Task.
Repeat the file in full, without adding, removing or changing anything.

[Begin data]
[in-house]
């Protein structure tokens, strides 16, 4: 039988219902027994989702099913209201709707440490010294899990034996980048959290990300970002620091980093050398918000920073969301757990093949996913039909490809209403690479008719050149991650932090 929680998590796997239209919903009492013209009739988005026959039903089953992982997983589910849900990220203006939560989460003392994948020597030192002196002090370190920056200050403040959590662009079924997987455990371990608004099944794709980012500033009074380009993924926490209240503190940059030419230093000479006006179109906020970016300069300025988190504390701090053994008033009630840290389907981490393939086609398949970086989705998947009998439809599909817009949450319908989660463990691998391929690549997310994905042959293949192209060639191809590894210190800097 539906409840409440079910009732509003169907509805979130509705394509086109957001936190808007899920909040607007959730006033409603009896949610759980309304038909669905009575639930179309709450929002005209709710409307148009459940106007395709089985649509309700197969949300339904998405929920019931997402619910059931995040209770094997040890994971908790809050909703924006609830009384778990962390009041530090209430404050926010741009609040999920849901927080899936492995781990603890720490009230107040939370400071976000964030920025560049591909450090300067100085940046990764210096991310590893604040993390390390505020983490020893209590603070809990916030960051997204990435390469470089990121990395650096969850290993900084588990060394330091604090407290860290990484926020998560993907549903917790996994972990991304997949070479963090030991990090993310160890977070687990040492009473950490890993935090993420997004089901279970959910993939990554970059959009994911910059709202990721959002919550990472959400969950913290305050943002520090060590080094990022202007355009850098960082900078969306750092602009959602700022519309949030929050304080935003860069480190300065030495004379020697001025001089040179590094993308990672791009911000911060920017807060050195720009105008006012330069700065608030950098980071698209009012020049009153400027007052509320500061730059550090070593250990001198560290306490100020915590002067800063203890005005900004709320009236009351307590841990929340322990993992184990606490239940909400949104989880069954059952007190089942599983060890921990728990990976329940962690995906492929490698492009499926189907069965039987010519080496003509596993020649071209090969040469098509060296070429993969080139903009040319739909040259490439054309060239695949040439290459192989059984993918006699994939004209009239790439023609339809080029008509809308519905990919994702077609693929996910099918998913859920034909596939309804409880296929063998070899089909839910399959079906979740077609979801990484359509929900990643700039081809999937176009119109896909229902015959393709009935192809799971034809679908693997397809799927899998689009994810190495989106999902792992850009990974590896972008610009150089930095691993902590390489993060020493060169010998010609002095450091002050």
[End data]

[in-house]
């Protein structure tokens, strides 16, 4: 039988219902027994989702099913209201709707440490010294899990034996980048959290990300970002620091980093050398918000920073969301757990093949996913039909490809209403690479008719050149991650932090 929680998590796997239209919903009492013209009739988005026959039903089953992982997983589910849900990220203006939560989460003392994948020597030192002196002090370190920056200050403040959590662009079924997987455990371990608004099944794709980012500033009074380009993924926490209240503190940059030419230093000479006006179109906020970016300069300025988190504390701090053994008033009630840290389907981490393939086609398949970086989705998947009998439809599909817009949450319908989660463990691998391929690549997310994905042959293949192209060639191809590894210190800097 539906409840409440079910009732509003169907509805979130509705394509086109957001936190808007899920909040607007959730006033409603009896949610759980309304038909669905009575639930179309709450929002005209709710409307148009459940106007395709089985649509309700197969949300339904998405929920019931997402619910059931995040209770094997040890994971908790809050909703924006609830009384778990962390009041530090209430404050926010741009609040999920849901927080899936492995781990603890720490009230107040939370400071976000964030920025560049591909450090300067100085940046990764210096991310590893604040993390390390505020983490020893209590603070809990916030960051997204990435390469470089990121990395650096969850290993900084588990060394330091604090407290860290990484926020998560993907549903917790996994972990991304997949070479963090030991990090993310160890977070687990040492009473950490890993935090993420997004089901279970959910993939990554970059959009994911910059709202990721959002919550990472959400969950913290305050943002520090060590080094990022202007355009850098960082900078969306750092602009959602700022519309949030929050304080935003860069480190300065030495004379020697001025001089040179590094993308990672791009911000911060920017807060050195720009105008006012330069700065608030950098980071698209009012020049009153400027007052509320500061730059550090070593250990001198560290306490100020915590002067800063203890005005900004709320009236009351307590841990929340322990993992184990606490239940909400949104989880069954059952007190089942599983060890921990728990990976329940962690995906492929490698492009499926189907069965039987010519080496003509596993020649071209090969040469098509060296070429993969080139903009040319739909040259490439054309060239695949040439290459192989059984993918006699994939004209009239790439023609339809080029008509809308519905990919994702077609693929996910099918998913859920034909596939309804409880296929063998070899089909839910399959079906979740077609979801990484359509929900990643700039081809999937176009119109896909229902015959393709009935192809799971034809679908693997397809799927899998689009994810190495989106999902792992850009990974590896972008610009150089930095691993902590390489993060020493060169010998010609002095450091002050």